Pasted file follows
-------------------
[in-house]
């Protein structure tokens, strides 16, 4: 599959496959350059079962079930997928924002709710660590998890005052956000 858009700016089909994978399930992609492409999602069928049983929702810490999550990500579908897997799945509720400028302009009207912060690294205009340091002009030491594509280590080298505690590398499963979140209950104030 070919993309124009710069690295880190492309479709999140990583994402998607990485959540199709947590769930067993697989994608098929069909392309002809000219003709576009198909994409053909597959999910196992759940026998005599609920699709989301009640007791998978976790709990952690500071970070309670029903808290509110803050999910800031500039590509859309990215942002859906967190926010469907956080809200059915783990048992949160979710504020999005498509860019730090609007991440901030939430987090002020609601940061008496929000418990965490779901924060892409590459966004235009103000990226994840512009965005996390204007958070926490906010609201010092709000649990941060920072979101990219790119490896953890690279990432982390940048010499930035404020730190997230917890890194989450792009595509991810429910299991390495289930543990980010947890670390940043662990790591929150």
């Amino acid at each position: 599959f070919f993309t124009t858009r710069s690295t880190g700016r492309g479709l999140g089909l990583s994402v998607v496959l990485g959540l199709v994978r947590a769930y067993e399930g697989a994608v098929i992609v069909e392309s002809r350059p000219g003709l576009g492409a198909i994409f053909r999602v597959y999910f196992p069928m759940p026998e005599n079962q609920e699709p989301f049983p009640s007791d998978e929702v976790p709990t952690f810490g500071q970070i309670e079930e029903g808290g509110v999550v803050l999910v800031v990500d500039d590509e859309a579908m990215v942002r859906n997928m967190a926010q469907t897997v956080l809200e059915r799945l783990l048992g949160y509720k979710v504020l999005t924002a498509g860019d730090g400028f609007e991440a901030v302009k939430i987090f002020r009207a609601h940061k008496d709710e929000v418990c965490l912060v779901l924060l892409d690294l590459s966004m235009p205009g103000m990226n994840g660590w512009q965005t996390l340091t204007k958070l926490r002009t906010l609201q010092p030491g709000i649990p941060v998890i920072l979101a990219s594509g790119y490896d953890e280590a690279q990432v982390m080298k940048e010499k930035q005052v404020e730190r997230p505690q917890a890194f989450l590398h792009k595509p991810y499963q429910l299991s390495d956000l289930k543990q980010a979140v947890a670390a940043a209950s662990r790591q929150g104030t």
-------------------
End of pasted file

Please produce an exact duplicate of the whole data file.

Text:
[in-house]
């Protein structure tokens, strides 16, 4: 599959496959350059079962079930997928924002709710660590998890005052956000 858009700016089909994978399930992609492409999602069928049983929702810490999550990500579908897997799945509720400028302009009207912060690294205009340091002009030491594509280590080298505690590398499963979140209950104030 070919993309124009710069690295880190492309479709999140990583994402998607990485959540199709947590769930067993697989994608098929069909392309002809000219003709576009198909994409053909597959999910196992759940026998005599609920699709989301009640007791998978976790709990952690500071970070309670029903808290509110803050999910800031500039590509859309990215942002859906967190926010469907956080809200059915783990048992949160979710504020999005498509860019730090609007991440901030939430987090002020609601940061008496929000418990965490779901924060892409590459966004235009103000990226994840512009965005996390204007958070926490906010609201010092709000649990941060920072979101990219790119490896953890690279990432982390940048010499930035404020730190997230917890890194989450792009595509991810429910299991390495289930543990980010947890670390940043662990790591929150």
């Amino acid at each position: 599959f070919f993309t124009t858009r710069s690295t880190g700016r492309g479709l999140g089909l990583s994402v998607v496959l990485g959540l199709v994978r947590a769930y067993e399930g697989a994608v098929i992609v069909e392309s002809r350059p000219g003709l576009g492409a198909i994409f053909r999602v597959y999910f196992p069928m759940p026998e005599n079962q609920e699709p989301f049983p009640s007791d998978e929702v976790p709990t952690f810490g500071q970070i309670e079930e029903g808290g509110v999550v803050l999910v800031v990500d500039d590509e859309a579908m990215v942002r859906n997928m967190a926010q469907t897997v956080l809200e059915r799945l783990l048992g949160y509720k979710v504020l999005t924002a498509g860019d730090g400028f609007e991440a901030v302009k939430i987090f002020r009207a609601h940061k008496d709710e929000v418990c965490l912060v779901l924060l892409d690294l590459s966004m235009p205009g103000m990226n994840g660590w512009q965005t996390l340091t204007k958070l926490r002009t906010l609201q010092p030491g709000i649990p941060v998890i920072l979101a990219s594509g790119y490896d953890e280590a690279q990432v982390m080298k940048e010499k930035q005052v404020e730190r997230p505690q917890a890194f989450l590398h792009k595509p991810y499963q429910l299991s390495d956000l289930k543990q980010a979140v947890a670390a940043a209950s662990r790591q929150g104030t």